Cover: Examining Moderated Effects of Additional Adolescent Substance Use Treatment

Examining Moderated Effects of Additional Adolescent Substance Use Treatment

Structural Nested Mean Model Estimation Using Inverse-Weighted Regression with Residuals

Published In: The Methodology Center Technical Report Series, no. 12-121 (State College, PA: The Methodology Center, 2012), 44 p

Posted on 2012

by Daniel Almirall, Daniel F. McCaffrey, Beth Ann Griffin, Rajeev Ramchand, Robert A. Yuen, Susan A. Murphy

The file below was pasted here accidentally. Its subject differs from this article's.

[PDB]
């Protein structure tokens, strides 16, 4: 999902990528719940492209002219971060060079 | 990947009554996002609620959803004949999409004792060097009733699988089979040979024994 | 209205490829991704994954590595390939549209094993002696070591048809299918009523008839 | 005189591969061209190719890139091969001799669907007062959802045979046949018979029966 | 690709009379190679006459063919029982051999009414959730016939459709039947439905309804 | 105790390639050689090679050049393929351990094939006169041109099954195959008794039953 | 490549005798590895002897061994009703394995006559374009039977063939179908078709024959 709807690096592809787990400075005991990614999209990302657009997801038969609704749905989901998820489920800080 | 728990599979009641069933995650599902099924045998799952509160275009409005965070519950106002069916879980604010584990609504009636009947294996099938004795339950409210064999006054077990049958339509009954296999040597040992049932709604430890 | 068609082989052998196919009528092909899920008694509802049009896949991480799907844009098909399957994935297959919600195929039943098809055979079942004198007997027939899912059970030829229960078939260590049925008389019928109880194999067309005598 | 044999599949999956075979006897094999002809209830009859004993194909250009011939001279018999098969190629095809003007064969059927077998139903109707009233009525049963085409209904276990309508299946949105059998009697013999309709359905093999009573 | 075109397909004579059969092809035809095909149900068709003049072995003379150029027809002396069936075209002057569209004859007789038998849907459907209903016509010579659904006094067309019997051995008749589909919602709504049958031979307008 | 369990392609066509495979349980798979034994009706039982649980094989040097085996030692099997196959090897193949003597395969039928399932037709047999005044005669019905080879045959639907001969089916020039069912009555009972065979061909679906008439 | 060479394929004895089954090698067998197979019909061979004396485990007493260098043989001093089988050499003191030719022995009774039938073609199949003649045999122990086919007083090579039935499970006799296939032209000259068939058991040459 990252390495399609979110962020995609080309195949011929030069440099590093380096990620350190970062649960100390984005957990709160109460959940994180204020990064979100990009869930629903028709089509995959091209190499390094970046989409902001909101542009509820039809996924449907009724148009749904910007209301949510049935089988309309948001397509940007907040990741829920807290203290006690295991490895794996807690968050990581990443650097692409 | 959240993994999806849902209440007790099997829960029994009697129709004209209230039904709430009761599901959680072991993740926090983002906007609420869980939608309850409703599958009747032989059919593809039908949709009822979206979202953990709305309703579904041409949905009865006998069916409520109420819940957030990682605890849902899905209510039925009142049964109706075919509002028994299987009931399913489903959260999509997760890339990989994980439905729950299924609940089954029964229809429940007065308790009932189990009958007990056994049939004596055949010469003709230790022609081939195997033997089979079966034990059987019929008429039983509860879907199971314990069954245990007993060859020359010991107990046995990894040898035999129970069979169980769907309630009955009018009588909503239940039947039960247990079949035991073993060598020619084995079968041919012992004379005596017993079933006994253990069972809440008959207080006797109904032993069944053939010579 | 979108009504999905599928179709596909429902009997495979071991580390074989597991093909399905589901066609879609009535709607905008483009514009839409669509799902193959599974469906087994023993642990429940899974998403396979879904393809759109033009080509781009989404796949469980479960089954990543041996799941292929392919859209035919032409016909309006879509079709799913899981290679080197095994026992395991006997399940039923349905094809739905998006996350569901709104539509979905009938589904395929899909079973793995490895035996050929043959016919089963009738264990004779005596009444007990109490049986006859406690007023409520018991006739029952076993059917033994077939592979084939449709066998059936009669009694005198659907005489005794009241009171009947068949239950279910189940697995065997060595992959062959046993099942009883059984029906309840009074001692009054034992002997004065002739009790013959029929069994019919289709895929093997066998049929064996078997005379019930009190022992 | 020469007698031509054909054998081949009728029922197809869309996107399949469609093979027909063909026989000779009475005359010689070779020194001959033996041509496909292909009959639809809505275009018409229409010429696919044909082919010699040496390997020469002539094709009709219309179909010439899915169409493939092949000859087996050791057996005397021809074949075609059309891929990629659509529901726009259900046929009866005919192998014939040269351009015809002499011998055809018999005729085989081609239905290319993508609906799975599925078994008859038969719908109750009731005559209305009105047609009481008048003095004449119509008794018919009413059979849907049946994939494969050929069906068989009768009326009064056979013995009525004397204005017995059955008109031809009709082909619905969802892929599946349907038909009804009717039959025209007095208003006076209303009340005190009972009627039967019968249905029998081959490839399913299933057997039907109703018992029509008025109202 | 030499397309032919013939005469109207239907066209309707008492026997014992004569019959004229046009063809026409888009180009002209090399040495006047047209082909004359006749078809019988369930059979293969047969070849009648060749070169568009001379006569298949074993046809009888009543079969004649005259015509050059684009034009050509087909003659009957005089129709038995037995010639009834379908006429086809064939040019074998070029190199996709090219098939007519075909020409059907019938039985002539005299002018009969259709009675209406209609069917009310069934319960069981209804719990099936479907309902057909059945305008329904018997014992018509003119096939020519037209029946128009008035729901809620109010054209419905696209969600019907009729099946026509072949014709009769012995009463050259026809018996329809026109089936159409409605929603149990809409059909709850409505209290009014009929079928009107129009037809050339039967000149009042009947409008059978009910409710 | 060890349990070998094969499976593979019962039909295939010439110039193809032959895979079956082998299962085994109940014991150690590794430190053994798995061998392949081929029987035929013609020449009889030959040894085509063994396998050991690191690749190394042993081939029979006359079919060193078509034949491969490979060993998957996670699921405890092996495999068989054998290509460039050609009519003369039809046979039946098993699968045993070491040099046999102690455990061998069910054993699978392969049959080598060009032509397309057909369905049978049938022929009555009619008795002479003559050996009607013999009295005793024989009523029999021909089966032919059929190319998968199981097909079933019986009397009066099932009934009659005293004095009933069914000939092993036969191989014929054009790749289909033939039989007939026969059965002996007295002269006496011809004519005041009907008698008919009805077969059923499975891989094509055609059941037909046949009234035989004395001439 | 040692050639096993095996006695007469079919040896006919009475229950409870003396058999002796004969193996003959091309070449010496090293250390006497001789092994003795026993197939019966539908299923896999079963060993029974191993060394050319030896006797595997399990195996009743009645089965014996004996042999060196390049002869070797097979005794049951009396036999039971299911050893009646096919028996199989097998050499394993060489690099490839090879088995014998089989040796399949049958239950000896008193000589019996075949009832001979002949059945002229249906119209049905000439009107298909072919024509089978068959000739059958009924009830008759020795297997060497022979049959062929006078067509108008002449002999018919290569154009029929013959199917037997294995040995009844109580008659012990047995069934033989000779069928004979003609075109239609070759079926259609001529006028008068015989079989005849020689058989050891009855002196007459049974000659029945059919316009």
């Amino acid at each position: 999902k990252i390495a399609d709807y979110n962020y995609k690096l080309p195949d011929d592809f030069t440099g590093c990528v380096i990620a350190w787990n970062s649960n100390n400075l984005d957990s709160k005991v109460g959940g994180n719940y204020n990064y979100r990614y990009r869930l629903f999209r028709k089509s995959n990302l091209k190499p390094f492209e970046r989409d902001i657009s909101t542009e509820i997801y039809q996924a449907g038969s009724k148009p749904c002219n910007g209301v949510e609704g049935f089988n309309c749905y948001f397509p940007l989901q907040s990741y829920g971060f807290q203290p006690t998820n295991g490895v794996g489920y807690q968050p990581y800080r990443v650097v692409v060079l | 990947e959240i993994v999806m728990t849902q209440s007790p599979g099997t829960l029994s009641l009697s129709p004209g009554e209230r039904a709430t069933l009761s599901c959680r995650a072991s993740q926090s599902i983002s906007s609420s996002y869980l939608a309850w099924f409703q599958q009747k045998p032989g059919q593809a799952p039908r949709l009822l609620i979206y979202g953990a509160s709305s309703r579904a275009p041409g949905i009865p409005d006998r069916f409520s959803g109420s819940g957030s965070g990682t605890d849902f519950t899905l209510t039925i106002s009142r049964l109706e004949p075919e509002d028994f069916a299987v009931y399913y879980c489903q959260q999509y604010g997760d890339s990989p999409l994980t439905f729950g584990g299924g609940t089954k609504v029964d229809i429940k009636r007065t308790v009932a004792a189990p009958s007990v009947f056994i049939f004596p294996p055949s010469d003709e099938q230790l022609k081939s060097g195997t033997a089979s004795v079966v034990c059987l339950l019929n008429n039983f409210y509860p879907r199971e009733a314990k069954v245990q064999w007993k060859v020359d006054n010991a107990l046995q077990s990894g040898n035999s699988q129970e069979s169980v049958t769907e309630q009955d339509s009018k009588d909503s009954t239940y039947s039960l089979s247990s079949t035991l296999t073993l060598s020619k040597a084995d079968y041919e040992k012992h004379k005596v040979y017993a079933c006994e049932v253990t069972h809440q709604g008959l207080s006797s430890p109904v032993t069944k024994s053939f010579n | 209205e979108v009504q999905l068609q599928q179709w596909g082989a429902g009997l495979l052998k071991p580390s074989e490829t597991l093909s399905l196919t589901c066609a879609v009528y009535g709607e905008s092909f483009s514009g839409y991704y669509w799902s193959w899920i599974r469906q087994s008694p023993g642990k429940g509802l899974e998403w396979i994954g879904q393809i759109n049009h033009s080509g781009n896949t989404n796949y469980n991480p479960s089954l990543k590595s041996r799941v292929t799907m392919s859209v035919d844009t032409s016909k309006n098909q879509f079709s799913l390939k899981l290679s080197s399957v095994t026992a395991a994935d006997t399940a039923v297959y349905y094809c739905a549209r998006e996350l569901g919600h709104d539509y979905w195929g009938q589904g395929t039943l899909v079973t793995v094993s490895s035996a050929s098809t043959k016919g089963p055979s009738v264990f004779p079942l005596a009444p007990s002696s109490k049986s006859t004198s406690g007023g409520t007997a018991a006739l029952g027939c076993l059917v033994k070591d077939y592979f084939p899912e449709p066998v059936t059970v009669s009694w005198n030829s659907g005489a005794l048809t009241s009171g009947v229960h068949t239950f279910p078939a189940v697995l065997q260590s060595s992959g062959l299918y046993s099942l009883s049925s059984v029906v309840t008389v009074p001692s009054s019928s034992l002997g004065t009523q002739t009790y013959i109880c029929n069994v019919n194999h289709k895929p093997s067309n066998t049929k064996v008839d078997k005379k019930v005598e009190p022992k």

This article considers the problem of examining causal effect moderation using observational, longitudinal data in which treatment, candidate moderators, and putative confounders are time-varying. Robins' (1994) structural nested mean model (SNMM) is used to specify the moderated time-varying causal effects of interest in a conditional mean model for a continuous response given time-varying treatments and candidate time-varying moderators. We present an easy-to-use estimator of the SNMM that combines an existing regression-with-residuals (RR) approach with an inverse-probability-of-treatment weighting (IPTW) strategy. The RR approach has been shown to identify the moderated time-varying causal effects if the candidate time-varying moderators of interest are the sole time-varying confounders. The proposed IPTW+RR approach identifies the moderated time-varying causal effects in the SNMM in the presence of an additional, auxiliary set of known and measured putative time-varying confounders, which are not candidate time-varying moderators of interest. A small simulation experiment is used to compare IPTW+RR vs the traditional regression approach, and to compare small and large sample properties of asymptotic versus bootstrap estimators of the standard errors for the IPTW+RR approach. This article clarifies the distinction between time-varying moderators and time-varying confounders. The methodology is illustrated in a case study examining the moderated time-varying effects of additional adolescent substance use treatment on future substance use, as a function of time-varying frequency of substance use.

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